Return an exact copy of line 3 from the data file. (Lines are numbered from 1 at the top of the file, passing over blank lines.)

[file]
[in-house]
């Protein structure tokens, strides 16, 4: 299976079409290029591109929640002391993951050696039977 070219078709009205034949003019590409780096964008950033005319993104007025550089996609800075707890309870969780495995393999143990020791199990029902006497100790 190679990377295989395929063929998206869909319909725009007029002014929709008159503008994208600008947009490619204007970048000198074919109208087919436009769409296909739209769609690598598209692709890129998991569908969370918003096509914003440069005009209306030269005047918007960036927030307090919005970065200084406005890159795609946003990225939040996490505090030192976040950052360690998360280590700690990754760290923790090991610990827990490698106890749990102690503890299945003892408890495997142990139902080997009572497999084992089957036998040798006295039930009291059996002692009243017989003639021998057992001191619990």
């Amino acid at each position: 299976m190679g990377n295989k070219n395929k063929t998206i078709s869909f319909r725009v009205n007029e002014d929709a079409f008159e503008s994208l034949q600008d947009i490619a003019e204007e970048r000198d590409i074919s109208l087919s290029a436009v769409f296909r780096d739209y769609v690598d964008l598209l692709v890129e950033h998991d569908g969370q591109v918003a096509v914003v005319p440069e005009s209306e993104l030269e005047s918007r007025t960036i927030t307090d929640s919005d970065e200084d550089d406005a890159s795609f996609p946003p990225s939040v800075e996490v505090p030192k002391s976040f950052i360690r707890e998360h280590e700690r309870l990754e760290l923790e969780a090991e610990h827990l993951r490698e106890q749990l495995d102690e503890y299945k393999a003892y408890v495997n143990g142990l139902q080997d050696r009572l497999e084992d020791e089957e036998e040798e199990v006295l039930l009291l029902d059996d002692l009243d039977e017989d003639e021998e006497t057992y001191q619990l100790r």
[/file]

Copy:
């Amino acid at each position: 299976m190679g990377n295989k070219n395929k063929t998206i078709s869909f319909r725009v009205n007029e002014d929709a079409f008159e503008s994208l034949q600008d947009i490619a003019e204007e970048r000198d590409i074919s109208l087919s290029a436009v769409f296909r780096d739209y769609v690598d964008l598209l692709v890129e950033h998991d569908g969370q591109v918003a096509v914003v005319p440069e005009s209306e993104l030269e005047s918007r007025t960036i927030t307090d929640s919005d970065e200084d550089d406005a890159s795609f996609p946003p990225s939040v800075e996490v505090p030192k002391s976040f950052i360690r707890e998360h280590e700690r309870l990754e760290l923790e969780a090991e610990h827990l993951r490698e106890q749990l495995d102690e503890y299945k393999a003892y408890v495997n143990g142990l139902q080997d050696r009572l497999e084992d020791e089957e036998e040798e199990v006295l039930l009291l029902d059996d002692l009243d039977e017989d003639e021998e006497t057992y001191q619990l100790r």